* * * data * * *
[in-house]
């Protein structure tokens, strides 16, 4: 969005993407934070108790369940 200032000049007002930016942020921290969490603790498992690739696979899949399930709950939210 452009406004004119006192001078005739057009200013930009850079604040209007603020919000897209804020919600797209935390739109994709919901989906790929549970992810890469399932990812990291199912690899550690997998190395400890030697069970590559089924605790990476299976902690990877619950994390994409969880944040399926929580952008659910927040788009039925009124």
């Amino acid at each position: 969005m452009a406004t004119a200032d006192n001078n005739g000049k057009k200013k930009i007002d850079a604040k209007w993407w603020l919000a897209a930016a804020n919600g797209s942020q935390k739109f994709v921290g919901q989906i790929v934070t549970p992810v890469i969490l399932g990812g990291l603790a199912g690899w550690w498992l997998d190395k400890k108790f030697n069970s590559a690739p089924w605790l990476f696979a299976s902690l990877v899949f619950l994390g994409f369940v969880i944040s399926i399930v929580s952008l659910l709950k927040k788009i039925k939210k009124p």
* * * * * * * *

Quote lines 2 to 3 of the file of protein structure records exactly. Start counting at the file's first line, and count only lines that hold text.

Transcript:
């Protein structure tokens, strides 16, 4: 969005993407934070108790369940 200032000049007002930016942020921290969490603790498992690739696979899949399930709950939210 452009406004004119006192001078005739057009200013930009850079604040209007603020919000897209804020919600797209935390739109994709919901989906790929549970992810890469399932990812990291199912690899550690997998190395400890030697069970590559089924605790990476299976902690990877619950994390994409969880944040399926929580952008659910927040788009039925009124």
């Amino acid at each position: 969005m452009a406004t004119a200032d006192n001078n005739g000049k057009k200013k930009i007002d850079a604040k209007w993407w603020l919000a897209a930016a804020n919600g797209s942020q935390k739109f994709v921290g919901q989906i790929v934070t549970p992810v890469i969490l399932g990812g990291l603790a199912g690899w550690w498992l997998d190395k400890k108790f030697n069970s590559a690739p089924w605790l990476f696979a299976s902690l990877v899949f619950l994390g994409f369940v969880i944040s399926i399930v929580s952008l659910l709950k927040k788009i039925k939210k009124p």